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    How appropriate are currently available biotechnologies for the fishery sector in developing countries ?

    The Summary Documents provide a synopsis of the main arguments and concerns discussed during the conference.

    I. Summary Document (Short Version) - Conference 4

    For this conference, on the appropriateness of currently available biotechnologies for the fishery sector in developing countries, fewer Forum members registered (149) and fewer messages (26) were posted than in the three previous sector-specific conference (crops, forestry and animals respectively). The conference ran from 1 August to 8 October 2000. The messages were sent by 16 individuals (11% of those registered) in 12 different countries and 42% came from participants living in developing countries.

    The Background Document for the conference described the wide range of biotechnologies currently available for the fishery sector, including the use of protein or DNA markers, triploidisation, sex-reversal, hybridisation, selective breeding, freezing of male gametes, genetic modification of fish and, finally, DNA-based technologies for disease diagnosis and vaccine development. It also considered their potential application in three main areas - in fishery management, aquaculture and for conservation - and gave an outline of factors that might influence their appropriatness in developing countries. Unfortunately, discussion did not cover the wide range of potential topics and possibilities offered by the theme of the conference. Instead, participants focused to a large degree on a single biotechnology (genetic modification) in a single main area of application (aquaculture) and on a single factor potentially influencing its appropriateness (its environmental impact).

    The major topic of the conference was thus the potential ecological risk or environmental impact of genetically modified (GM) fish. Discussions on this topic touched on four main subjects:

    a) The potential environmental impact of domesticated GM fish escaping into an ecosystem where the wild species already exists:

    Potential scenarios, such as where the transgene increases mating success of GM fish but reduces the viability of offspring produced, were discussed.

    b) The potential environmental impact of growing GM fish where the wild species does not exist:

    A potential example given was the production of GM carp in Israel, which has no native carp population. Participants discussed the environmental implications of GM fish escaping in such situations and of introducing exotic non-native fish species from one country to another (such as the grass carp from Asia to the United States).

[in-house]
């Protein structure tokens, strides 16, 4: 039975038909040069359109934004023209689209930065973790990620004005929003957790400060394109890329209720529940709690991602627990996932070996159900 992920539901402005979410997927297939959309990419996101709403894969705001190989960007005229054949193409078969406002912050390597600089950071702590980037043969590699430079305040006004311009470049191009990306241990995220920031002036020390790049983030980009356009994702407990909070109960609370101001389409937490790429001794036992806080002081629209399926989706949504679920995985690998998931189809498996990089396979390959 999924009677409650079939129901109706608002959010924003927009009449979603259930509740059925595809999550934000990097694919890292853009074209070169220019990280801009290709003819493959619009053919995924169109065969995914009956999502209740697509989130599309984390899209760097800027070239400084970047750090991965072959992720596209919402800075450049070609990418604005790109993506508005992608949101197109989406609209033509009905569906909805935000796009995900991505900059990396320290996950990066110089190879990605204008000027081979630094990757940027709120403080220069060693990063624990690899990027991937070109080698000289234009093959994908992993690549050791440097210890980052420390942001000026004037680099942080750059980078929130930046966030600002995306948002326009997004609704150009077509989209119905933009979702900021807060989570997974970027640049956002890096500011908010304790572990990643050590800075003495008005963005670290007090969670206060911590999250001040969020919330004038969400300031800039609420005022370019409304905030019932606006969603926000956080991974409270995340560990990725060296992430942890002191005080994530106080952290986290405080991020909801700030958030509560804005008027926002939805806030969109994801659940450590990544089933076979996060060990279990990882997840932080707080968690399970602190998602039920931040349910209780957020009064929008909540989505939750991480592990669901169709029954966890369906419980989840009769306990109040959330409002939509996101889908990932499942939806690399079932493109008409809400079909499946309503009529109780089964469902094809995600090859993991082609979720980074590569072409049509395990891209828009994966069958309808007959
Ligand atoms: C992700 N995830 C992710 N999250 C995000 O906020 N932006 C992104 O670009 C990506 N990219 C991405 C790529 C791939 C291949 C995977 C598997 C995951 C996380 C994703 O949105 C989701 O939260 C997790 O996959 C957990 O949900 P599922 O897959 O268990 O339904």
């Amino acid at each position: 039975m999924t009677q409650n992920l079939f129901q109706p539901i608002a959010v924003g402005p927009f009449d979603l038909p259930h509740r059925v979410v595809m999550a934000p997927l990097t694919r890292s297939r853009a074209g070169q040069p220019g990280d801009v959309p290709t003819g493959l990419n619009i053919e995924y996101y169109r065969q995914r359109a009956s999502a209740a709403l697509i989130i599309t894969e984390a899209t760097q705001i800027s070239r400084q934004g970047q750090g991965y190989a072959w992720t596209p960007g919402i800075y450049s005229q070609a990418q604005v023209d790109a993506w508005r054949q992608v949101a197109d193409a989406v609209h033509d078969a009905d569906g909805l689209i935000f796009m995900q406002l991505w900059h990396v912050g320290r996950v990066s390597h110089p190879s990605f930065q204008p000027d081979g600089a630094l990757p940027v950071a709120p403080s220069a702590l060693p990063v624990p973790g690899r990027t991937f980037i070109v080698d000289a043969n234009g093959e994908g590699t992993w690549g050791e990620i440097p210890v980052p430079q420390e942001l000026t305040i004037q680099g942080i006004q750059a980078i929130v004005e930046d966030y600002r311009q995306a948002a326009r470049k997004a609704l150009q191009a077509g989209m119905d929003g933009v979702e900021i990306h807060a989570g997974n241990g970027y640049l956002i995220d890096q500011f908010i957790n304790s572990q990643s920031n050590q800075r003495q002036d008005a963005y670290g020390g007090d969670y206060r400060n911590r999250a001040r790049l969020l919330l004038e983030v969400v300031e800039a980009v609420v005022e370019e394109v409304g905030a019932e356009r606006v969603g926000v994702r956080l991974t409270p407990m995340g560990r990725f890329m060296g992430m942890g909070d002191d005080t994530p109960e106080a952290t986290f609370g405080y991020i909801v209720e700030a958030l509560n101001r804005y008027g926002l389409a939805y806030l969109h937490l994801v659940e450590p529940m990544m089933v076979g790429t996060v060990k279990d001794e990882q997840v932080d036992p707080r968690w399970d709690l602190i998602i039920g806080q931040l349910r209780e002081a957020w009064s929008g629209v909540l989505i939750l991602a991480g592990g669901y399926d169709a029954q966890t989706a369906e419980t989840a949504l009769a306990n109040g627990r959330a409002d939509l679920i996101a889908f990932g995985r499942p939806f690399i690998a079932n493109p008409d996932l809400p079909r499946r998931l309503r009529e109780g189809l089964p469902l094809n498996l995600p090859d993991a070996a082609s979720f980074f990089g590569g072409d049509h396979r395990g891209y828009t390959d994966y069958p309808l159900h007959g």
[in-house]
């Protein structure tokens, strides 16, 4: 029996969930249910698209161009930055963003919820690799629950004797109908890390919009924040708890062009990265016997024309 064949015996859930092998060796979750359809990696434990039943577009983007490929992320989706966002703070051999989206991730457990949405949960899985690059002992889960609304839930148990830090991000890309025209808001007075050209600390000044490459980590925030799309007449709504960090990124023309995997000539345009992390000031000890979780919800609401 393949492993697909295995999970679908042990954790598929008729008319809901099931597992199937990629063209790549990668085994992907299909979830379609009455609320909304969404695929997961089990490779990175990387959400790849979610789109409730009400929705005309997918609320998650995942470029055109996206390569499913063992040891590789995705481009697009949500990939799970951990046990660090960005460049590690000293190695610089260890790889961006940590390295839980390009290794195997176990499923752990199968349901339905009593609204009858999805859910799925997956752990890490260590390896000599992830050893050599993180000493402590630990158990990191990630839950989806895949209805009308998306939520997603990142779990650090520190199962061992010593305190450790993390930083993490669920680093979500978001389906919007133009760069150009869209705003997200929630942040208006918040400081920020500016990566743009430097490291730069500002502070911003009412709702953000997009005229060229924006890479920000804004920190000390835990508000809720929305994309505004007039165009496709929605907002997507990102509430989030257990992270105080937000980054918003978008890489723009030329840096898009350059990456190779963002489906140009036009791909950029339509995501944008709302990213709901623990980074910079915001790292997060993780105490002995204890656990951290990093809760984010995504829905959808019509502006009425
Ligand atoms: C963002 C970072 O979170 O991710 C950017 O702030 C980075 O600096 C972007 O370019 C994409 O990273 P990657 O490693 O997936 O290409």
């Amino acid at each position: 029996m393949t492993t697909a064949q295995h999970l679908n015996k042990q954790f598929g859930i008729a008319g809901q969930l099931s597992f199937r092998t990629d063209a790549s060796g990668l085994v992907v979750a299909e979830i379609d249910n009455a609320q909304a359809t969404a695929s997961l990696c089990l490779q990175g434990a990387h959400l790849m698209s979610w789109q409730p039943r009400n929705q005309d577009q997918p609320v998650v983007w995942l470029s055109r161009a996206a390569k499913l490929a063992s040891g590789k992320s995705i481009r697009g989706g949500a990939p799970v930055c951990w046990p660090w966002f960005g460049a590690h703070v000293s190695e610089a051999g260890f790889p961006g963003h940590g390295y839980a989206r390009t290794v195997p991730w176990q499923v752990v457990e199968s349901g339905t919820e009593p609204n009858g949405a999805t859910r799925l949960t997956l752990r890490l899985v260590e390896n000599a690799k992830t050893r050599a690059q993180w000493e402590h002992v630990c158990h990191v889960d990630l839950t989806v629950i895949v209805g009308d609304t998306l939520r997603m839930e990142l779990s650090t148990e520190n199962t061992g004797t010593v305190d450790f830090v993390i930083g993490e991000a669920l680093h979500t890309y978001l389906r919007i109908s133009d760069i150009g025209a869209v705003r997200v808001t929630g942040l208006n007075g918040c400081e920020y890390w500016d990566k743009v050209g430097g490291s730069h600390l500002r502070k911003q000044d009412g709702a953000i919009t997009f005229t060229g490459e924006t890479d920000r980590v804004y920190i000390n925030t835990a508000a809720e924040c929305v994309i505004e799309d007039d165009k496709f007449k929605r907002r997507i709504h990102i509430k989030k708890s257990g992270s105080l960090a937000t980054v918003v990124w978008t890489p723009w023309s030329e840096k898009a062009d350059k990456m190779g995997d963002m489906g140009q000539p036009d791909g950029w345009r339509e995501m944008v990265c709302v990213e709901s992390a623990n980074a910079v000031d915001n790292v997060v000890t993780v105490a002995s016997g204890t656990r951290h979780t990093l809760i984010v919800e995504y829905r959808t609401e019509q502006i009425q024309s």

c) Whether triploidisation (and thus sterilisation) of the GM fish could reduce the potential ecological risks:

    Some of the points discussed included how efficient triploidisation was as a tool for fish sterilisation; the combination of triploidisation with sex-reversal and specific problems related to the application of triploidisation to aquaculture in developing countries.

    d) Biosafety in developing countries:

    Participants considered some of the difficulties of establishing and implementing risk assessment programmes in developing countries.

    Apart from their potential environmental impact, participants also discussed the real likelihood of GM fish being produced commercially in developing countries in the near future as well as the true magnitude of the differences between GM and non-GM fish.

    Although the biotechnology of genetic modification dominated discussions in the conference, some participants did consider other biotechnologies and other aspects of aquaculture in developing countries. In these messages, topics such as the merits of genetic modification versus other biotechnologies or investments in aquaculture management and the current problems facing aquaculture in developing countries were addressed.

    For those with access to the web, further information on what the participants said can be got by viewing the actual messages they posted ( http://www.fao.org/biotech/logs/c4logs.htm ) or by reading the Long Version of the Summary Document
    ( http://www.fao.org/biotech/logs/C4/summary.htm ).


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